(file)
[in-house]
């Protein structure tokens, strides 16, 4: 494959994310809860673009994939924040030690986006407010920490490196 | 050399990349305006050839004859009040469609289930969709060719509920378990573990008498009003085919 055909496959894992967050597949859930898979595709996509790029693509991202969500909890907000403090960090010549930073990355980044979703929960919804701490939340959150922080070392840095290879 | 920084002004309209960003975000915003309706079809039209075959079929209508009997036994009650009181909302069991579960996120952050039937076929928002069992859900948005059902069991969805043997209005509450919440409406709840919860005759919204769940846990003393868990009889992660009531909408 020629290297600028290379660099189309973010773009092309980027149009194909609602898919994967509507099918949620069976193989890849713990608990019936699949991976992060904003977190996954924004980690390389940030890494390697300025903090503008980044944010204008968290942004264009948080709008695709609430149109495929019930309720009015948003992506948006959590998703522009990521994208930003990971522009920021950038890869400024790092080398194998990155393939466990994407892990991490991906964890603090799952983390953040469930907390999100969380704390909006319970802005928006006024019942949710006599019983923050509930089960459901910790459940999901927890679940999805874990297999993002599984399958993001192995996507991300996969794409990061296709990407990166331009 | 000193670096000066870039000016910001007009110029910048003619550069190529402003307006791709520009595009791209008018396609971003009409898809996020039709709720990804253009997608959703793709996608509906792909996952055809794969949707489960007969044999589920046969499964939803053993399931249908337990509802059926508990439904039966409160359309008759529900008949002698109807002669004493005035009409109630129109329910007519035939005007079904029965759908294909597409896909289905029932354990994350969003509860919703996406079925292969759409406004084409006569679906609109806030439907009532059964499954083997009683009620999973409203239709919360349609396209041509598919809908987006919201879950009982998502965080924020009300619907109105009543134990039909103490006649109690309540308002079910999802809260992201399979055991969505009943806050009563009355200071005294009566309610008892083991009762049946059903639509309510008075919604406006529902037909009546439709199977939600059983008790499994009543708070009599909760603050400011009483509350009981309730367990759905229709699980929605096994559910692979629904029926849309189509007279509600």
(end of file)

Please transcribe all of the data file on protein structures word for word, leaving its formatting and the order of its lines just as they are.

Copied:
[in-house]
């Protein structure tokens, strides 16, 4: 494959994310809860673009994939924040030690986006407010920490490196 | 050399990349305006050839004859009040469609289930969709060719509920378990573990008498009003085919 055909496959894992967050597949859930898979595709996509790029693509991202969500909890907000403090960090010549930073990355980044979703929960919804701490939340959150922080070392840095290879 | 920084002004309209960003975000915003309706079809039209075959079929209508009997036994009650009181909302069991579960996120952050039937076929928002069992859900948005059902069991969805043997209005509450919440409406709840919860005759919204769940846990003393868990009889992660009531909408 020629290297600028290379660099189309973010773009092309980027149009194909609602898919994967509507099918949620069976193989890849713990608990019936699949991976992060904003977190996954924004980690390389940030890494390697300025903090503008980044944010204008968290942004264009948080709008695709609430149109495929019930309720009015948003992506948006959590998703522009990521994208930003990971522009920021950038890869400024790092080398194998990155393939466990994407892990991490991906964890603090799952983390953040469930907390999100969380704390909006319970802005928006006024019942949710006599019983923050509930089960459901910790459940999901927890679940999805874990297999993002599984399958993001192995996507991300996969794409990061296709990407990166331009 | 000193670096000066870039000016910001007009110029910048003619550069190529402003307006791709520009595009791209008018396609971003009409898809996020039709709720990804253009997608959703793709996608509906792909996952055809794969949707489960007969044999589920046969499964939803053993399931249908337990509802059926508990439904039966409160359309008759529900008949002698109807002669004493005035009409109630129109329910007519035939005007079904029965759908294909597409896909289905029932354990994350969003509860919703996406079925292969759409406004084409006569679906609109806030439907009532059964499954083997009683009620999973409203239709919360349609396209041509598919809908987006919201879950009982998502965080924020009300619907109105009543134990039909103490006649109690309540308002079910999802809260992201399979055991969505009943806050009563009355200071005294009566309610008892083991009762049946059903639509309510008075919604406006529902037909009546439709199977939600059983008790499994009543708070009599909760603050400011009483509350009981309730367990759905229709699980929605096994559910692979629904029926849309189509007279509600």